Want money? Same, yall. Shoot. With the teaching assistant salary I’m on, my wallet opens up with a cartoonish cloud of white smoke. Poof. And it echoes like a cave, so, poof (poof).
If I’m ever going to write about a country other than France or America on here, I’ll need a little something extra to afford the plane tickets. That means it’s time for a digital side hustle, which for me is online teaching.
Here’s the information I gathered to decide for whom to work without getting scammed. Don’t get scammed. The internet’s wild.
Disclaimer: if you hate kids or teaching or both, this might not be the post for you, but never fear–we have plenty of other articles to inspire you! Better yet, contribute your own. The internet is big enough for both of us.
Three companies stood out to me when I got to googling: SayABC, DaDa, and VIPKid. All three are based in China, which means teaching on Chinese time (typically 6-9 PM Beijing time, though it varies), and most require a bachelor’s degree, experience with kids, and a TESOL certificate, which you can get online. You don’t have to speak Chinese.
They also provide their own lesson plans and materials, which means less to prepare at home. There are tons of other companies as well, some of which I’ll shout out at the end if you’d like to check them out. I’d also highly recommend perusing the Travel and Teach Online Facebook group to hear personal accounts from employees of companies across the internet.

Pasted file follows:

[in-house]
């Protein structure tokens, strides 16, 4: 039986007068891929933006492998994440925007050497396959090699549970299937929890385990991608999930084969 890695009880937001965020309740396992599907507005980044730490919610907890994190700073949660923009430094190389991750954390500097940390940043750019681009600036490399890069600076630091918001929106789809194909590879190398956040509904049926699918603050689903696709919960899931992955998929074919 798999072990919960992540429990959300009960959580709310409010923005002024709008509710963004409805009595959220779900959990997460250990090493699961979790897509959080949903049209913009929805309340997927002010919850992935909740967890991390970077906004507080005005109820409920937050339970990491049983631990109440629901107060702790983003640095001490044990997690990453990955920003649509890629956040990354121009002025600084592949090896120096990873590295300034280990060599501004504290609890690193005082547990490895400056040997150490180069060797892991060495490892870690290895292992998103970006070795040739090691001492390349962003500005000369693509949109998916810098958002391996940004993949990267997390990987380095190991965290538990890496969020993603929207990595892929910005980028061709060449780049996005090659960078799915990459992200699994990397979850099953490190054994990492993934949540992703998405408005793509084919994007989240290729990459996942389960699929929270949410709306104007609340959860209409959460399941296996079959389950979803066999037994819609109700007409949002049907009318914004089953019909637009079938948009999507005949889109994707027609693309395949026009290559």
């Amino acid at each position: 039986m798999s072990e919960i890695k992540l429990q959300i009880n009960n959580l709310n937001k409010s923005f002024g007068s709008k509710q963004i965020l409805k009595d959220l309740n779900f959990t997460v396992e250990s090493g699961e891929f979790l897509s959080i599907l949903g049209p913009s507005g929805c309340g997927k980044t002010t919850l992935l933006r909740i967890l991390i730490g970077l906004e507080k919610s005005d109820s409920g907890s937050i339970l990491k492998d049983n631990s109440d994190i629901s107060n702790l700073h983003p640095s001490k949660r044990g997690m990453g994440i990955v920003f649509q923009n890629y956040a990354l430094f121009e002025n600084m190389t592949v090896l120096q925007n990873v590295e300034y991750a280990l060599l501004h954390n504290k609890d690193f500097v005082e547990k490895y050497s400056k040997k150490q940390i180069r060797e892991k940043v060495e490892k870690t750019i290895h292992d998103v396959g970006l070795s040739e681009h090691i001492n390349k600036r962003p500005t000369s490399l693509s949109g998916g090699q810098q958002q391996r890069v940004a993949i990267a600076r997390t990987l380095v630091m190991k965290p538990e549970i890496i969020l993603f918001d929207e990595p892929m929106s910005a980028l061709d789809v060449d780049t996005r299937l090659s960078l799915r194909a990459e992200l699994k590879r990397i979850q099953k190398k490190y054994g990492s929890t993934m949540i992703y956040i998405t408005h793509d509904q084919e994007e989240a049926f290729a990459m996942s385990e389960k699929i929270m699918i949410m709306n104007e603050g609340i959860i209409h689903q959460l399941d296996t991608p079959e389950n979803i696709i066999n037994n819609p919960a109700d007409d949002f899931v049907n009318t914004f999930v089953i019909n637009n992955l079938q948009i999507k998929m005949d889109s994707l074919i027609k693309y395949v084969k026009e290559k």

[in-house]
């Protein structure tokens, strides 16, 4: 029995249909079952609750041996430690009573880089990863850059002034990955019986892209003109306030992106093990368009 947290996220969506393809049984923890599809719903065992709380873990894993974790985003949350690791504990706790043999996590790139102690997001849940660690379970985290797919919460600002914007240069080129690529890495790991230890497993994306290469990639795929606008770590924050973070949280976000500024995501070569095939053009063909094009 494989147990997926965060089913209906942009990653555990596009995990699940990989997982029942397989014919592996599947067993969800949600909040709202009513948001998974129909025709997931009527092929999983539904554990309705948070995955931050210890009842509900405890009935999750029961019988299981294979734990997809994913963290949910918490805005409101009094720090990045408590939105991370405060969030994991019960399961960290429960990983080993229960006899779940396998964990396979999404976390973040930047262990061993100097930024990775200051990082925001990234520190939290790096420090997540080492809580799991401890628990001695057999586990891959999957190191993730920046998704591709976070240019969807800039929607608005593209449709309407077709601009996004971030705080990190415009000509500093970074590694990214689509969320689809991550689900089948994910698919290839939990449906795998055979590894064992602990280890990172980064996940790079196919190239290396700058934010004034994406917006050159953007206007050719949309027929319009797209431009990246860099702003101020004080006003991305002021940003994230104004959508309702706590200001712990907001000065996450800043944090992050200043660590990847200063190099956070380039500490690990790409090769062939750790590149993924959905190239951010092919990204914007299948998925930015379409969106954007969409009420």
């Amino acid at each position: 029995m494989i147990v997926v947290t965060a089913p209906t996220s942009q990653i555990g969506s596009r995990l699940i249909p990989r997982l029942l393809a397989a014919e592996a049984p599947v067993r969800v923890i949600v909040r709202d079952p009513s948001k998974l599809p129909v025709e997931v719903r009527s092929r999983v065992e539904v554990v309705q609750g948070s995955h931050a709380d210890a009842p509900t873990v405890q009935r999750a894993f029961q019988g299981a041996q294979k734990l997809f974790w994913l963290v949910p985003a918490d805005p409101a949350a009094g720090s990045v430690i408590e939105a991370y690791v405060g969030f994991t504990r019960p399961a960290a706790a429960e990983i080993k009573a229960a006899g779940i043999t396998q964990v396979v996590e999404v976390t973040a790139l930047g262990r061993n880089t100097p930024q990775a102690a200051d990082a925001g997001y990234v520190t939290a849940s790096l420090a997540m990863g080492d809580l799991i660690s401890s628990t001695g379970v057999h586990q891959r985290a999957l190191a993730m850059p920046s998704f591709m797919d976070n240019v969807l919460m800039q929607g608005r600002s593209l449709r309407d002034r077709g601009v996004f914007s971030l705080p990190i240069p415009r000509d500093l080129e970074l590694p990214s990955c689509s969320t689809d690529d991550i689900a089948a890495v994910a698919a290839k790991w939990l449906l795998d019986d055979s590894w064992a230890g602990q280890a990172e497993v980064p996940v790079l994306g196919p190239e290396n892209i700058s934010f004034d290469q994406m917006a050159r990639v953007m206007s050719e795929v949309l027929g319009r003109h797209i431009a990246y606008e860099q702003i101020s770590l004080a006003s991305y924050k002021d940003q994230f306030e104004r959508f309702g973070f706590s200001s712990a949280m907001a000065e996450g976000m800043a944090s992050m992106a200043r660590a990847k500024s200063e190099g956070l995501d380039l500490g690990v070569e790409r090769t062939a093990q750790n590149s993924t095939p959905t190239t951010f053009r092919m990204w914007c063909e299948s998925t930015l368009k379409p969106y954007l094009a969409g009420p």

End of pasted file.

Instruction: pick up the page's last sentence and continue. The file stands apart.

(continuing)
SayABC is the company I ended up working for, and have been for about a month and a half now. So let’s start with them, shall we?
With SayABC, you teach 40-minute classes with up to four students at a time. What made me pick them was the flexibility in the scheduling, as you can set your schedule a week at a time, although if you are able to set a schedule 6 to 14 weeks in advance, you’re more likely to be given students. Other companies, like DaDa, ask you to provide a minimum number of hours that you commit to work every week, and they deduct from your salary if you cancel too often. SayABC offers incentives for perfect attendance instead of fines for absences, although, like any job, your position could be on the line if you don’t show up for work.
You’re paid a flat $15 per class, plus $4 per session if you don’t miss any, plus a few other incentives for converting trial students or being available to teach last minute. However, SayABC does have the most stringent technology requirements, so you’ll need strong wifi – at least 20mbps – a newish computer, and a bit of other equipment.
If I put every single detail about every single company in this article, it’d be 20 pages long, so instead I’ll give you some links for further information: this video to understand pay & booking classes, this whole channel for application and interview tips, and the Facebook group I mentioned above for reviews of the company.
You can apply here, using code ETBAI5 if you don’t mind. (Yup, that’s a referral code. You don’t have to use it, but I’d be happy to help you through the process if you use it and DM me questions. Not sponsored. Though I wish it were.)